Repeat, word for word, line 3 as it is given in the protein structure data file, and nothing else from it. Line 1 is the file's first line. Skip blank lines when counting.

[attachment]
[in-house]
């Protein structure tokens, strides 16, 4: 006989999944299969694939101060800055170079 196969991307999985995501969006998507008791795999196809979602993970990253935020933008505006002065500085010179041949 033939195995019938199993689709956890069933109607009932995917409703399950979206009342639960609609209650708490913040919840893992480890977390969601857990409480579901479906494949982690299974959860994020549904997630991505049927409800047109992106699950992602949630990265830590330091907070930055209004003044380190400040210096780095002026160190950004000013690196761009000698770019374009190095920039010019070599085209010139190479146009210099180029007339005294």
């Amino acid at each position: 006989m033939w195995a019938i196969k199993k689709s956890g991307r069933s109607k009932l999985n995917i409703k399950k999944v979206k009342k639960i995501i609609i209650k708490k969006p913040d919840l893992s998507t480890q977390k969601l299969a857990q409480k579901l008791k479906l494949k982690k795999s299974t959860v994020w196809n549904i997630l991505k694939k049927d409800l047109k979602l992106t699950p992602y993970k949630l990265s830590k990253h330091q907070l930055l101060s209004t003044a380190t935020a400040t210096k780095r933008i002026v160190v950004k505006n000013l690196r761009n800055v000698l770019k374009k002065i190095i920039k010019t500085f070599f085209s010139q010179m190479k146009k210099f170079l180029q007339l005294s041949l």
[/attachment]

């Amino acid at each position: 006989m033939w195995a019938i196969k199993k689709s956890g991307r069933s109607k009932l999985n995917i409703k399950k999944v979206k009342k639960i995501i609609i209650k708490k969006p913040d919840l893992s998507t480890q977390k969601l299969a857990q409480k579901l008791k479906l494949k982690k795999s299974t959860v994020w196809n549904i997630l991505k694939k049927d409800l047109k979602l992106t699950p992602y993970k949630l990265s830590k990253h330091q907070l930055l101060s209004t003044a380190t935020a400040t210096k780095r933008i002026v160190v950004k505006n000013l690196r761009n800055v000698l770019k374009k002065i190095i920039k010019t500085f070599f085209s010139q010179m190479k146009k210099f170079l180029q007339l005294s041949l």